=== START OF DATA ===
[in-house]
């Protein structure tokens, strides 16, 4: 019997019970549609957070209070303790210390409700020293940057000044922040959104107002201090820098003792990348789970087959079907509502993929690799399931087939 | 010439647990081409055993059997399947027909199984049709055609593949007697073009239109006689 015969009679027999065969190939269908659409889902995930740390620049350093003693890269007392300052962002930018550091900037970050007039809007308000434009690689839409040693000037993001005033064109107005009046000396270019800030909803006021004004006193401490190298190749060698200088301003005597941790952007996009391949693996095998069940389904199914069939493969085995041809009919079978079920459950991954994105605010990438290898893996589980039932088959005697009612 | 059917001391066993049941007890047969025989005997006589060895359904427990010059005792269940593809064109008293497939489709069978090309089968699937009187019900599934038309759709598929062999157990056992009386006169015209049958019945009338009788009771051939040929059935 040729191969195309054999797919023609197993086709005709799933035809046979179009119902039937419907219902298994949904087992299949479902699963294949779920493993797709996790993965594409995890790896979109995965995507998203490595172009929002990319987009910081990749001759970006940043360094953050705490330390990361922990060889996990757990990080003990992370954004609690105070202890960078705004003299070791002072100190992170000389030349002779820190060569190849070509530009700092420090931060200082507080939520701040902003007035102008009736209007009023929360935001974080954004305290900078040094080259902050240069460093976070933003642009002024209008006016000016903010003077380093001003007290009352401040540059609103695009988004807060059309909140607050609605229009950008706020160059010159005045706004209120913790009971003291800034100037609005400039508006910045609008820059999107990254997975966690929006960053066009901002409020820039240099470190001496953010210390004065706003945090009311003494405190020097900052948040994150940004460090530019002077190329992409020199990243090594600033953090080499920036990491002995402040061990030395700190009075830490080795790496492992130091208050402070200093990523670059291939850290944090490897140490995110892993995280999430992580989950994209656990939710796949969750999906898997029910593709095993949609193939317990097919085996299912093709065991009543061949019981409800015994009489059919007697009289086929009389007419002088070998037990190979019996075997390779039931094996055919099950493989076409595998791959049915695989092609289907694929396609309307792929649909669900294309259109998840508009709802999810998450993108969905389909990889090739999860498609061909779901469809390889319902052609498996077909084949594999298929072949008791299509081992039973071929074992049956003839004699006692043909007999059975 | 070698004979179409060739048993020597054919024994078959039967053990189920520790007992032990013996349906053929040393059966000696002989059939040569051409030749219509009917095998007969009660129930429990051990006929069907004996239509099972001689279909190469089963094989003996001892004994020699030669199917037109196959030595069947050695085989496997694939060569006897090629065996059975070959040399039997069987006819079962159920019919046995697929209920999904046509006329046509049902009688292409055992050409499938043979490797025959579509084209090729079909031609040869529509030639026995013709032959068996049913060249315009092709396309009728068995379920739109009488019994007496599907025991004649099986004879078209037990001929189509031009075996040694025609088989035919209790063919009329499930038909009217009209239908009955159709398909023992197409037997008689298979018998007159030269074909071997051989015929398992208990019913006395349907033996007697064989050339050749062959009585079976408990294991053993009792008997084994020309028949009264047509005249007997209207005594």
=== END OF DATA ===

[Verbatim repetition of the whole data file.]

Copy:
[in-house]
């Protein structure tokens, strides 16, 4: 019997019970549609957070209070303790210390409700020293940057000044922040959104107002201090820098003792990348789970087959079907509502993929690799399931087939 | 010439647990081409055993059997399947027909199984049709055609593949007697073009239109006689 015969009679027999065969190939269908659409889902995930740390620049350093003693890269007392300052962002930018550091900037970050007039809007308000434009690689839409040693000037993001005033064109107005009046000396270019800030909803006021004004006193401490190298190749060698200088301003005597941790952007996009391949693996095998069940389904199914069939493969085995041809009919079978079920459950991954994105605010990438290898893996589980039932088959005697009612 | 059917001391066993049941007890047969025989005997006589060895359904427990010059005792269940593809064109008293497939489709069978090309089968699937009187019900599934038309759709598929062999157990056992009386006169015209049958019945009338009788009771051939040929059935 040729191969195309054999797919023609197993086709005709799933035809046979179009119902039937419907219902298994949904087992299949479902699963294949779920493993797709996790993965594409995890790896979109995965995507998203490595172009929002990319987009910081990749001759970006940043360094953050705490330390990361922990060889996990757990990080003990992370954004609690105070202890960078705004003299070791002072100190992170000389030349002779820190060569190849070509530009700092420090931060200082507080939520701040902003007035102008009736209007009023929360935001974080954004305290900078040094080259902050240069460093976070933003642009002024209008006016000016903010003077380093001003007290009352401040540059609103695009988004807060059309909140607050609605229009950008706020160059010159005045706004209120913790009971003291800034100037609005400039508006910045609008820059999107990254997975966690929006960053066009901002409020820039240099470190001496953010210390004065706003945090009311003494405190020097900052948040994150940004460090530019002077190329992409020199990243090594600033953090080499920036990491002995402040061990030395700190009075830490080795790496492992130091208050402070200093990523670059291939850290944090490897140490995110892993995280999430992580989950994209656990939710796949969750999906898997029910593709095993949609193939317990097919085996299912093709065991009543061949019981409800015994009489059919007697009289086929009389007419002088070998037990190979019996075997390779039931094996055919099950493989076409595998791959049915695989092609289907694929396609309307792929649909669900294309259109998840508009709802999810998450993108969905389909990889090739999860498609061909779901469809390889319902052609498996077909084949594999298929072949008791299509081992039973071929074992049956003839004699006692043909007999059975 | 070698004979179409060739048993020597054919024994078959039967053990189920520790007992032990013996349906053929040393059966000696002989059939040569051409030749219509009917095998007969009660129930429990051990006929069907004996239509099972001689279909190469089963094989003996001892004994020699030669199917037109196959030595069947050695085989496997694939060569006897090629065996059975070959040399039997069987006819079962159920019919046995697929209920999904046509006329046509049902009688292409055992050409499938043979490797025959579509084209090729079909031609040869529509030639026995013709032959068996049913060249315009092709396309009728068995379920739109009488019994007496599907025991004649099986004879078209037990001929189509031009075996040694025609088989035919209790063919009329499930038909009217009209239908009955159709398909023992197409037997008689298979018998007159030269074909071997051989015929398992208990019913006395349907033996007697064989050339050749062959009585079976408990294991053993009792008997084994020309028949009264047509005249007997209207005594």